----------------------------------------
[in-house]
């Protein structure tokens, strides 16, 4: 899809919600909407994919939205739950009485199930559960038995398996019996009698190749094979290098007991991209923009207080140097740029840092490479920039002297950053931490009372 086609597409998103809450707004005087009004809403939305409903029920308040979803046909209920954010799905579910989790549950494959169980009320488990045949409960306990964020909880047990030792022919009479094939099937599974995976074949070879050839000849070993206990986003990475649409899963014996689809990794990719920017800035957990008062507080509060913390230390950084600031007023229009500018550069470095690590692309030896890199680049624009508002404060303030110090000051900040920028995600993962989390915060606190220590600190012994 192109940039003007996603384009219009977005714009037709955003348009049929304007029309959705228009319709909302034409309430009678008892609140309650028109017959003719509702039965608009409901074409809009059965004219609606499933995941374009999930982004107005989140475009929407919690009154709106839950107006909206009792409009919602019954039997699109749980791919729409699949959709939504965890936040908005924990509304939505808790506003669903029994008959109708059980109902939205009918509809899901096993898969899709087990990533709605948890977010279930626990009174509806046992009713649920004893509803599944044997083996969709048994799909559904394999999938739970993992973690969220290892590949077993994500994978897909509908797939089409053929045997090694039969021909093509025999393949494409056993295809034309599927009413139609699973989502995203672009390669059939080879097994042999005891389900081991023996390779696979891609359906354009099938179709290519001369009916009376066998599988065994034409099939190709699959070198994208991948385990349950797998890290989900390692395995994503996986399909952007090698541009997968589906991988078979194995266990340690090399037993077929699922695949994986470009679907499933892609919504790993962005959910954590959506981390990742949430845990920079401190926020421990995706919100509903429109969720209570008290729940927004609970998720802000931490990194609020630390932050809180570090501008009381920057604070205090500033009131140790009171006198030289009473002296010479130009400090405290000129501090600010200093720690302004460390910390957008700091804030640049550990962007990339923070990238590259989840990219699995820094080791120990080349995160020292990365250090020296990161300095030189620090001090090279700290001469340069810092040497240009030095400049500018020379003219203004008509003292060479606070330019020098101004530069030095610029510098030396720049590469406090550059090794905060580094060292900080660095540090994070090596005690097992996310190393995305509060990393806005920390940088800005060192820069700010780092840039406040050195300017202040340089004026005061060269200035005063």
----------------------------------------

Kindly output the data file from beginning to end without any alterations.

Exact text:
[in-house]
């Protein structure tokens, strides 16, 4: 899809919600909407994919939205739950009485199930559960038995398996019996009698190749094979290098007991991209923009207080140097740029840092490479920039002297950053931490009372 086609597409998103809450707004005087009004809403939305409903029920308040979803046909209920954010799905579910989790549950494959169980009320488990045949409960306990964020909880047990030792022919009479094939099937599974995976074949070879050839000849070993206990986003990475649409899963014996689809990794990719920017800035957990008062507080509060913390230390950084600031007023229009500018550069470095690590692309030896890199680049624009508002404060303030110090000051900040920028995600993962989390915060606190220590600190012994 192109940039003007996603384009219009977005714009037709955003348009049929304007029309959705228009319709909302034409309430009678008892609140309650028109017959003719509702039965608009409901074409809009059965004219609606499933995941374009999930982004107005989140475009929407919690009154709106839950107006909206009792409009919602019954039997699109749980791919729409699949959709939504965890936040908005924990509304939505808790506003669903029994008959109708059980109902939205009918509809899901096993898969899709087990990533709605948890977010279930626990009174509806046992009713649920004893509803599944044997083996969709048994799909559904394999999938739970993992973690969220290892590949077993994500994978897909509908797939089409053929045997090694039969021909093509025999393949494409056993295809034309599927009413139609699973989502995203672009390669059939080879097994042999005891389900081991023996390779696979891609359906354009099938179709290519001369009916009376066998599988065994034409099939190709699959070198994208991948385990349950797998890290989900390692395995994503996986399909952007090698541009997968589906991988078979194995266990340690090399037993077929699922695949994986470009679907499933892609919504790993962005959910954590959506981390990742949430845990920079401190926020421990995706919100509903429109969720209570008290729940927004609970998720802000931490990194609020630390932050809180570090501008009381920057604070205090500033009131140790009171006198030289009473002296010479130009400090405290000129501090600010200093720690302004460390910390957008700091804030640049550990962007990339923070990238590259989840990219699995820094080791120990080349995160020292990365250090020296990161300095030189620090001090090279700290001469340069810092040497240009030095400049500018020379003219203004008509003292060479606070330019020098101004530069030095610029510098030396720049590469406090550059090794905060580094060292900080660095540090994070090596005690097992996310190393995305509060990393806005920390940088800005060192820069700010780092840039406040050195300017202040340089004026005061060269200035005063």